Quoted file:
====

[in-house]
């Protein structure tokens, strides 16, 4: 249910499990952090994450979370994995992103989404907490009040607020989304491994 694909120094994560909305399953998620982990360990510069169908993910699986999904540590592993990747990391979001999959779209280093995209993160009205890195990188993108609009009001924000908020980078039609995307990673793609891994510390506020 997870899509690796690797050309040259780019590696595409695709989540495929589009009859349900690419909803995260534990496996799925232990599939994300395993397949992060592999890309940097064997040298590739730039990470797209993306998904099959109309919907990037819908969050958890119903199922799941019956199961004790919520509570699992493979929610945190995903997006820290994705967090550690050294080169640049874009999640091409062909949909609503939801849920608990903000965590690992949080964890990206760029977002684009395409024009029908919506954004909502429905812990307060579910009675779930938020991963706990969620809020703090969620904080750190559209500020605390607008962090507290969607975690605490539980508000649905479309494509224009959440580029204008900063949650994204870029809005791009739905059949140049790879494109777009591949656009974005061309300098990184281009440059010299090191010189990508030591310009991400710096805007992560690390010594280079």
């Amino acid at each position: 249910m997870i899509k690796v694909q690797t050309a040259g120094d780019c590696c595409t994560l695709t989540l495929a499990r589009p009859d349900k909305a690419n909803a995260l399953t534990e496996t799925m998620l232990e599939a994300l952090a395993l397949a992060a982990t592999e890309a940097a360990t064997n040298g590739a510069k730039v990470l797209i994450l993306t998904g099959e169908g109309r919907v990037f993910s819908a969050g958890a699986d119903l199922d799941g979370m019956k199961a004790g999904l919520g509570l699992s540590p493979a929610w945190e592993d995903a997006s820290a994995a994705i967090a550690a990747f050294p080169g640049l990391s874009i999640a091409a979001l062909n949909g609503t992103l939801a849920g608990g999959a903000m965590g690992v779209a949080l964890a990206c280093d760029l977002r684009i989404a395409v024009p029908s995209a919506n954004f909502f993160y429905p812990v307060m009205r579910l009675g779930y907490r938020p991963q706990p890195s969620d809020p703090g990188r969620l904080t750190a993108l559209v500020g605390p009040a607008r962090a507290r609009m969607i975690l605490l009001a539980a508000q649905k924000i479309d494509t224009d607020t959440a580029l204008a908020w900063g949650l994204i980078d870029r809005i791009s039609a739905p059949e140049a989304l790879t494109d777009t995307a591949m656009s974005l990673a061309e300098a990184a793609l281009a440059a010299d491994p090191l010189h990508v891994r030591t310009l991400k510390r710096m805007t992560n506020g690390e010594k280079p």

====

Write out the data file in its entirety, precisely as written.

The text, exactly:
[in-house]
């Protein structure tokens, strides 16, 4: 249910499990952090994450979370994995992103989404907490009040607020989304491994 694909120094994560909305399953998620982990360990510069169908993910699986999904540590592993990747990391979001999959779209280093995209993160009205890195990188993108609009009001924000908020980078039609995307990673793609891994510390506020 997870899509690796690797050309040259780019590696595409695709989540495929589009009859349900690419909803995260534990496996799925232990599939994300395993397949992060592999890309940097064997040298590739730039990470797209993306998904099959109309919907990037819908969050958890119903199922799941019956199961004790919520509570699992493979929610945190995903997006820290994705967090550690050294080169640049874009999640091409062909949909609503939801849920608990903000965590690992949080964890990206760029977002684009395409024009029908919506954004909502429905812990307060579910009675779930938020991963706990969620809020703090969620904080750190559209500020605390607008962090507290969607975690605490539980508000649905479309494509224009959440580029204008900063949650994204870029809005791009739905059949140049790879494109777009591949656009974005061309300098990184281009440059010299090191010189990508030591310009991400710096805007992560690390010594280079």
């Amino acid at each position: 249910m997870i899509k690796v694909q690797t050309a040259g120094d780019c590696c595409t994560l695709t989540l495929a499990r589009p009859d349900k909305a690419n909803a995260l399953t534990e496996t799925m998620l232990e599939a994300l952090a395993l397949a992060a982990t592999e890309a940097a360990t064997n040298g590739a510069k730039v990470l797209i994450l993306t998904g099959e169908g109309r919907v990037f993910s819908a969050g958890a699986d119903l199922d799941g979370m019956k199961a004790g999904l919520g509570l699992s540590p493979a929610w945190e592993d995903a997006s820290a994995a994705i967090a550690a990747f050294p080169g640049l990391s874009i999640a091409a979001l062909n949909g609503t992103l939801a849920g608990g999959a903000m965590g690992v779209a949080l964890a990206c280093d760029l977002r684009i989404a395409v024009p029908s995209a919506n954004f909502f993160y429905p812990v307060m009205r579910l009675g779930y907490r938020p991963q706990p890195s969620d809020p703090g990188r969620l904080t750190a993108l559209v500020g605390p009040a607008r962090a507290r609009m969607i975690l605490l009001a539980a508000q649905k924000i479309d494509t224009d607020t959440a580029l204008a908020w900063g949650l994204i980078d870029r809005i791009s039609a739905p059949e140049a989304l790879t494109d777009t995307a591949m656009s974005l990673a061309e300098a990184a793609l281009a440059a010299d491994p090191l010189h990508v891994r030591t310009l991400k510390r710096m805007t992560n506020g690390e010594k280079p």